Formerly known as the Cape of Storms, Cape Town’s first settlers came in 1652 with the arrival of Jan Van Riebeeck and other employees from the Dutch East India Company in order to establish a halfway station for ships travelling to and fro from the Dutch East Indies to Cape Town. The influence of the Dutch is certainly evident in the culture and the architecture of the Cape.
Cape Town is definitely a place for discovery and history, so if you’re keen on being enriched by the Cape and what its history has to offer then this is the article for you!
1. Castle of Good Hope
The Castle of Good Hope is by far the oldest structure in the whole country and is a perfect example of a ‘bastion fort’. Built between 1666 and 1679 by the Dutch East India Company, The Castle of Good Hope is an amazing piece of architecture filled with a few hundreds of years of history within its walls.
The castle was built in a shape similar to that of a 5-point star with each corner having its own name; Oranje, Katzenellenbogen, Buren, Leerdam and Nassau. Believe it or not but its position used to mark where the shoreline of the coast used to be. It was out of rumours of war between Great Britain and the Netherlands that the castle was built in 1664 by the successor to Jan Van Riebeek.
2. The Company’s Garden
In Upper Adderley Street you’ll find a garden. But this isn’t just any garden, it’s actually the oldest garden in South Africa. In order to supply passing ships with food and vegetables, Jan Van Riebeeck decided to build this garden in 1652.
Don’t forget to pay a visit to the Iziko South African museum which is also situated within the Company gardens. Once in the garden you can sit back and relax on the lush green grass or feed the squirrels while drinking tea and looking out for the famous albino squirrel.
3. Groot Constantia
In 1685, Simon Van Der Stel fell in love with the soil and chose a little spot for himself at the back of Table Mountain for its utter beauty and potential for growing world renowned grape vines. The fact that Jane Austin, Charles Dickens and Baudelaire all mention Groot Constantia wine shows the very quality of the wine made here. Louis Phillipe who was the King of the French also bought ‘Constantia Wyn’ at auctions in Europe.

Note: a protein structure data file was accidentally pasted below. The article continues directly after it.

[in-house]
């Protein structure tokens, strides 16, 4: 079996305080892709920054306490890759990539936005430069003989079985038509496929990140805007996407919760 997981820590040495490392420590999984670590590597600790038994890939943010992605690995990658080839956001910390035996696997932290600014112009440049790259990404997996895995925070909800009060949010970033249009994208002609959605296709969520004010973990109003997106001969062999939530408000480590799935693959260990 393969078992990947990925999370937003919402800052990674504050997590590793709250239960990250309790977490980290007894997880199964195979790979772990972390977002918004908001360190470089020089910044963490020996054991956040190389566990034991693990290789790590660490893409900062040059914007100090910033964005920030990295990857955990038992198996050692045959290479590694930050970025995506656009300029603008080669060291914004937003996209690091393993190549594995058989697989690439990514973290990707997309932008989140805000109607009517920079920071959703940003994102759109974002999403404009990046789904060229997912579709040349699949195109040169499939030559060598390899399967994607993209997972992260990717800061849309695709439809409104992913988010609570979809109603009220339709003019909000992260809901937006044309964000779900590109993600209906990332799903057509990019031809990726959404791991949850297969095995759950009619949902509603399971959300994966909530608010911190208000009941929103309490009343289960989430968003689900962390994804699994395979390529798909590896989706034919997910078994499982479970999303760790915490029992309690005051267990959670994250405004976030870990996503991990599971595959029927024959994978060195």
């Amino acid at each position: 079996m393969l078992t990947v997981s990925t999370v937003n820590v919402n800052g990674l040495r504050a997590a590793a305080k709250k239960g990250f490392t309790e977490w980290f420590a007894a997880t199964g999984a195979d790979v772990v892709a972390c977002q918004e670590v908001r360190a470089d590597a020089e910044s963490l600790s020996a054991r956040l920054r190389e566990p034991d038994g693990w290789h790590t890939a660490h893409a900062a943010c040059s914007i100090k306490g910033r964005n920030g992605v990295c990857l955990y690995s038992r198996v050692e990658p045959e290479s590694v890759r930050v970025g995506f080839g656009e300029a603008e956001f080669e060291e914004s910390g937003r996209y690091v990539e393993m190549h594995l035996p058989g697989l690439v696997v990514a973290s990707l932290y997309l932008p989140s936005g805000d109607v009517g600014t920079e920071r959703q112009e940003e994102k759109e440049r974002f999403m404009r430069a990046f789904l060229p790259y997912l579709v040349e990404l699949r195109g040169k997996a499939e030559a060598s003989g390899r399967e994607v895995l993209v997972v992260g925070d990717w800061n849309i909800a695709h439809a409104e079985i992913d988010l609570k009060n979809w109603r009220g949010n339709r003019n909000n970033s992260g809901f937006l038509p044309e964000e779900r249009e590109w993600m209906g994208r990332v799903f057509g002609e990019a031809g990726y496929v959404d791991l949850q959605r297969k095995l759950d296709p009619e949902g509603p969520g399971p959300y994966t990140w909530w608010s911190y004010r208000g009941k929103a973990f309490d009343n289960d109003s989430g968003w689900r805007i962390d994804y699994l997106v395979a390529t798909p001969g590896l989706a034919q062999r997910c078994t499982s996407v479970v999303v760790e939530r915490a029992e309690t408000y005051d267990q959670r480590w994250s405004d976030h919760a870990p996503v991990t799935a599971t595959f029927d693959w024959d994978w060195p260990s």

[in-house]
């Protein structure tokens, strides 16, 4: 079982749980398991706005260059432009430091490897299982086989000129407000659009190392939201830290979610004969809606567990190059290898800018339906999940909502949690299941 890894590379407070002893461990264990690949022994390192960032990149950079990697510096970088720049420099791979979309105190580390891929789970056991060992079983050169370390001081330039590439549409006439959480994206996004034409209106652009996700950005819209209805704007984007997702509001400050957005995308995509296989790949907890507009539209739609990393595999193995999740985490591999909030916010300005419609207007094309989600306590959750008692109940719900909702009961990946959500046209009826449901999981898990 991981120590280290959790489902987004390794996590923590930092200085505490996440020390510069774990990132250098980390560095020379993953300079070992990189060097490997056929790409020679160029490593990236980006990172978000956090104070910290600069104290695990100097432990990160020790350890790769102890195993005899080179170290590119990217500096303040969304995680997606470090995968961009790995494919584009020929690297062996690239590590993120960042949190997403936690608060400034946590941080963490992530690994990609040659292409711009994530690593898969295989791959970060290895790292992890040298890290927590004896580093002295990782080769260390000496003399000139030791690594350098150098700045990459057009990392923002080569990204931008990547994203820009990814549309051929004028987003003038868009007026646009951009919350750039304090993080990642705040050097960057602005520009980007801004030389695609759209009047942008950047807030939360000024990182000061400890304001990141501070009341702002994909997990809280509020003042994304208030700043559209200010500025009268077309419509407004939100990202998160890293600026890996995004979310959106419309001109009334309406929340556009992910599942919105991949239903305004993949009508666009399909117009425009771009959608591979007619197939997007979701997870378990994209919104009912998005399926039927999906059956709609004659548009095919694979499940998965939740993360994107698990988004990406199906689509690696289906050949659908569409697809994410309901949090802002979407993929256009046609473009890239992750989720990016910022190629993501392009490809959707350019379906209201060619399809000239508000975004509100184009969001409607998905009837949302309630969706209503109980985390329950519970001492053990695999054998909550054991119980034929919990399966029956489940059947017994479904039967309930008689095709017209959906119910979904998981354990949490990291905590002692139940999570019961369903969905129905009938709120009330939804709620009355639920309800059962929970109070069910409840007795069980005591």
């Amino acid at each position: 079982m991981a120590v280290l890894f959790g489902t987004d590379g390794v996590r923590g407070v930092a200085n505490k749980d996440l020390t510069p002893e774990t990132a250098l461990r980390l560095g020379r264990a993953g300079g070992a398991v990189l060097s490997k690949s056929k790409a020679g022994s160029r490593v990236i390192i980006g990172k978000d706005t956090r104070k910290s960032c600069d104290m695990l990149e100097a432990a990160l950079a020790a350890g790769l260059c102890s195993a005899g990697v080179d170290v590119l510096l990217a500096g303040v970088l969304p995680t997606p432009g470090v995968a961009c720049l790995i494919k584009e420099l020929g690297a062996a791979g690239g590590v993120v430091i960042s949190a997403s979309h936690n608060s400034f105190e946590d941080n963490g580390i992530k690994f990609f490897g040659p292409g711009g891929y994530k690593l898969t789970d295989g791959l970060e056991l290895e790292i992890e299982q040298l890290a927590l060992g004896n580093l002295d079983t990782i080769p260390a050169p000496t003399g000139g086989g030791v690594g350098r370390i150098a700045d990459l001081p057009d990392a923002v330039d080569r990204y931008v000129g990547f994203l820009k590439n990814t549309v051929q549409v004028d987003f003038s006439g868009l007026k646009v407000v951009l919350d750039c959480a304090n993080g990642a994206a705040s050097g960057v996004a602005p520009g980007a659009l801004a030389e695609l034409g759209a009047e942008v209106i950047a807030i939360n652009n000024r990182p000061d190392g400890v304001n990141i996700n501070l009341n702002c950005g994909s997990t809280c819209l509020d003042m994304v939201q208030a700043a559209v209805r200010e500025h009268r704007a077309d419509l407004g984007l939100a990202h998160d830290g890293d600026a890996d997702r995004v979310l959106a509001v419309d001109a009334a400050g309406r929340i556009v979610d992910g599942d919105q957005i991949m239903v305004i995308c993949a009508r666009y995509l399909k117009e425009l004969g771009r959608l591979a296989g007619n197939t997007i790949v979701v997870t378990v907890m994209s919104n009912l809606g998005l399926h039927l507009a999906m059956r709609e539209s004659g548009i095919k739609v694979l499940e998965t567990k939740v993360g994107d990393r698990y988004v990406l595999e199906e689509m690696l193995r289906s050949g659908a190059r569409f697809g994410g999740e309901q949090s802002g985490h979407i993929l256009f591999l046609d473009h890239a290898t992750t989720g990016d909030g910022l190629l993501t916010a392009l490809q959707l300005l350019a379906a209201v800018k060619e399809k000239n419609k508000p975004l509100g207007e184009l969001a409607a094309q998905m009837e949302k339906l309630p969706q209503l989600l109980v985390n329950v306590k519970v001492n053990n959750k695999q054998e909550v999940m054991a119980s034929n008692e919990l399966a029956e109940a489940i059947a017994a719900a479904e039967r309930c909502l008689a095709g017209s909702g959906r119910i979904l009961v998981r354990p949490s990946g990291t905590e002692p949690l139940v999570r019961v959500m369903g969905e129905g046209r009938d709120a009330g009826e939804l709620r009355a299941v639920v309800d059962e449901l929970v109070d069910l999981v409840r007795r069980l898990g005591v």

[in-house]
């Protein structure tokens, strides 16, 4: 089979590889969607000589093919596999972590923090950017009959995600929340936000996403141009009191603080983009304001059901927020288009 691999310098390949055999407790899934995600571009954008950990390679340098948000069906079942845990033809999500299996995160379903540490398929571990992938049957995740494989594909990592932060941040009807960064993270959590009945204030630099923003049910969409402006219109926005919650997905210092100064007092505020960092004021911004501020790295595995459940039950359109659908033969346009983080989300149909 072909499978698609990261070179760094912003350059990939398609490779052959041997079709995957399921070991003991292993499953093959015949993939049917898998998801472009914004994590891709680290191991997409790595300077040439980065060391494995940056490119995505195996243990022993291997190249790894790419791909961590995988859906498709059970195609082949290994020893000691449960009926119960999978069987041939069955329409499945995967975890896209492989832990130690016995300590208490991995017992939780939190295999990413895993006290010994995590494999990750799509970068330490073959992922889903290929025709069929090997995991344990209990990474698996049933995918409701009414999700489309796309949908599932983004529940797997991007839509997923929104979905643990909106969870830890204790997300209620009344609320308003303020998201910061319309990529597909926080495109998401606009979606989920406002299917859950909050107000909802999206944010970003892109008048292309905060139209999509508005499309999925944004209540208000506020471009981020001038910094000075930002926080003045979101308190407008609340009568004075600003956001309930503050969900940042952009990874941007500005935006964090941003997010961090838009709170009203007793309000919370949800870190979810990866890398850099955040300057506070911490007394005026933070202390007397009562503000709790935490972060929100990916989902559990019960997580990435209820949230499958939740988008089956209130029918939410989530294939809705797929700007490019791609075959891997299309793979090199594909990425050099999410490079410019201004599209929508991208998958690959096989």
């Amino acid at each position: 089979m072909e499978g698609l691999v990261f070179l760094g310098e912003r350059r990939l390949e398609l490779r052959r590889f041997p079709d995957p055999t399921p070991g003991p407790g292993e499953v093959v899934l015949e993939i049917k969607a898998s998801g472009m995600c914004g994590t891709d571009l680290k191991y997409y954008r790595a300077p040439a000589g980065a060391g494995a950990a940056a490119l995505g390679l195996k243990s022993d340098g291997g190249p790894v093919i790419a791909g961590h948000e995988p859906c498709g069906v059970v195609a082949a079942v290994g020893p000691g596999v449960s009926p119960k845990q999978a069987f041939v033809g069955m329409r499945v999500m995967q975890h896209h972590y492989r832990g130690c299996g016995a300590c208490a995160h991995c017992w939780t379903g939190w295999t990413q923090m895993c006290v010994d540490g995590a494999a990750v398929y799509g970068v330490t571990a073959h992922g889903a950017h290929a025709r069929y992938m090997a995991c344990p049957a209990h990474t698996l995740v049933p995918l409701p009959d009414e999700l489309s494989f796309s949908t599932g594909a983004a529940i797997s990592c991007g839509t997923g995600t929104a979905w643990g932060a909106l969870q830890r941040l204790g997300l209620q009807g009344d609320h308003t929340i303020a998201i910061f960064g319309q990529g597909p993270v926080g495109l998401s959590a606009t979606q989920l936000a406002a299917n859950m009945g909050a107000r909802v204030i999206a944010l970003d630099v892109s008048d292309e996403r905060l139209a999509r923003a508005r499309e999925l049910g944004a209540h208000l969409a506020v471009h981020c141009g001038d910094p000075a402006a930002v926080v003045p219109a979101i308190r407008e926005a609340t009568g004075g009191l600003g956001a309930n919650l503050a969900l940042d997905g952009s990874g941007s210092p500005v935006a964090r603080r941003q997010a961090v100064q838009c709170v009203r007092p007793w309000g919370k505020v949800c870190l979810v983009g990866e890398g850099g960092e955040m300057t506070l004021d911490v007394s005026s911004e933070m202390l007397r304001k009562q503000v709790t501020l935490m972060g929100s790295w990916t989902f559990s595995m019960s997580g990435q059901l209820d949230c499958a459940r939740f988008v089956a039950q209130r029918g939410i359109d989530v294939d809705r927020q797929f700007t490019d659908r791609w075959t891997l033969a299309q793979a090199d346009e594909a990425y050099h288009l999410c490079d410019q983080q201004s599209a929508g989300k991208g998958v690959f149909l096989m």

4. Robben Island
Located in Table Bay, Robben island was first discovered by Bartolomeu Dias, in 1488 and was then used by Portoguese navigators and then by the Dutch and English as a place where they could stop and refuel. A tour of Robben Island can’t be missed. It is rich with history and was where Nelson Mandela was incarcerated for 18 years. The Island’s current name in Dutch means “Seal Island”.
In 1819 a political prisoner named Makanda Nxele was imprisoned on the island as well and tried to escape but eventually drowned in Table Bay. Robben Island also holds a muslim shrine because one of Cape Town’s first muslim Imams had been exiled there in the 1740’s.
The Bo-Kaap is a photographer’s paradise with its eccentrically-coloured houses lining the streets of this Muslim community. You should definitely pay a visit to the Bo-Kaap museum which will give you heaps of information about this community. This area was formerly known as the ‘Malay Quarter’ because of its rich Cape Malay roots that are as old as Cape Town itself.
Muslims moved into the area, with a wave of political exiles from Ceylon and Java in 1820. The coloured facades and houses here have been painted because of an expression of freedom by the new residents, because all the houses used to be painted white while they were on lease.
If you want to read more about new experiences in Cape Town then visit our website, or plan a tour with us at https://africantraveldesk.com/tour-category/cape-town-half-day-tours/